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Sabal palm, our state tree, grows throughout Florida
h [electronic resource] /
by Hampton Dunn.
1 online resource (2 p.) :
Title from caption on PDF of p.1 (viewed July 8, 2010).
At head of title: Photouring Florida.
Typescript of Photouring Florida column that explores how the sabal palmetto (also known as the cabbage palm) became the state tree of Florida and describes the "official" sabal palm on the south side of the Capitol building in Tallahassee.
x Description and travel.
t Hampton Dunn Photouring Florida collection.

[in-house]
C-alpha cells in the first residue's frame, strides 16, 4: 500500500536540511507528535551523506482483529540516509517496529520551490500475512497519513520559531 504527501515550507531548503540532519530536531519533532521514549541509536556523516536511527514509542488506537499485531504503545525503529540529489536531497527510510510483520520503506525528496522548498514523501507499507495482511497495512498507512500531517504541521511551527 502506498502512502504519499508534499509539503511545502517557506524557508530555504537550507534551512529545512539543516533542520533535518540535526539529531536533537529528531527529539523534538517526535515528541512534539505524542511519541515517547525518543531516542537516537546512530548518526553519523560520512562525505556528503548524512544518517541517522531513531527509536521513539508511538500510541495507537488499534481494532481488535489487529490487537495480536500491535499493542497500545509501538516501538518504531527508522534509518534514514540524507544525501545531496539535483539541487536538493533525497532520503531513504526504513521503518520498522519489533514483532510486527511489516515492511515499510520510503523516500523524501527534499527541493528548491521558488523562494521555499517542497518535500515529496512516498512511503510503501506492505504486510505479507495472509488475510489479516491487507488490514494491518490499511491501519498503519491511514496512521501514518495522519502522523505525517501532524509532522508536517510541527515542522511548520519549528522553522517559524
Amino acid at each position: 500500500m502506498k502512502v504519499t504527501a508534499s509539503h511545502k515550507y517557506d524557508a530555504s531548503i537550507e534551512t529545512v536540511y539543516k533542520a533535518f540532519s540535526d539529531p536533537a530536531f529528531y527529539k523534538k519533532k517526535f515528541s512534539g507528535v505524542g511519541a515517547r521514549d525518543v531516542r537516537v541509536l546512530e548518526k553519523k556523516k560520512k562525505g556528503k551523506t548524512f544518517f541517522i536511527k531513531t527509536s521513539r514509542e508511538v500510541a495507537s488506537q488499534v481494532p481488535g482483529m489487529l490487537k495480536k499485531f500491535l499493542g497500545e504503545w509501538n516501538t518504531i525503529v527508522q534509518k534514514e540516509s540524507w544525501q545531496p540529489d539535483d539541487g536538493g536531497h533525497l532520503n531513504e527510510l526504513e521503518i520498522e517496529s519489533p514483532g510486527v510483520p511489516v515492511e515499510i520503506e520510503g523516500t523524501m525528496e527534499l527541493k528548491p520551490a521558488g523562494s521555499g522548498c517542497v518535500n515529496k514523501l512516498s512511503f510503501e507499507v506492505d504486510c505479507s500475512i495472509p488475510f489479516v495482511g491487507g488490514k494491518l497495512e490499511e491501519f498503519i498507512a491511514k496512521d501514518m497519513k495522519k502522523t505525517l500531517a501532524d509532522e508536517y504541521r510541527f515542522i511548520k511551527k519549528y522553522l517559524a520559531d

-b18SABAL PALM, OUR STATE TREE, GROWS THROUGHOUT FLORIDA TALLAHASSEE --The Sabal Palm, also known as Cabbage Palm, is Florida's official State Tree. And the reasons are summed up in romantic language in the 1953 legislative bill which designated the tree: "...This tree with its massive tapering trunk and its crown of dark green leaves that whisper a song of tropic beauty and peace, is among our most exquisite splendors of nature with which our State is so abundantly blessed by God and ... the pm is a symbol of our tropical climate to our frozen neighbors of the north..." The selection was not unopposed. There was a strong bid by supporters of the slash pine, a big industry in Florida. And even the palm-lovers were divided, some fought for the royal palm. The Florida Federation of Garden Clubs prevailed with its position that the sabal palm, or palmetto, grows all over the state. The State Seal, which dates back to 1868, features a stately Sabal. What might be considered the "official" official State Tree is a thriving sabal palmetto on the south side of the State Capitol in Tallahassee (see photo). A marker at the foot is dedicated to the memory of Gov. Dan McCarty, who signed the bill designating the Sabal Palmetto as Florida State Tree on June 11, 1953. The Governor died in office after having served only nine months. The State Department of Agriculture describes the Sabal as the hardiest of our native palms, reaching heights of 80 feet. Tolerant of a wide variety of sail types, salt spray and brackish water, the cabbage palm well deserves its universal popularity. The leaves are fan-shaped and shiny, deep green in color. In pioneer days, the Sabal furnished food and shelter.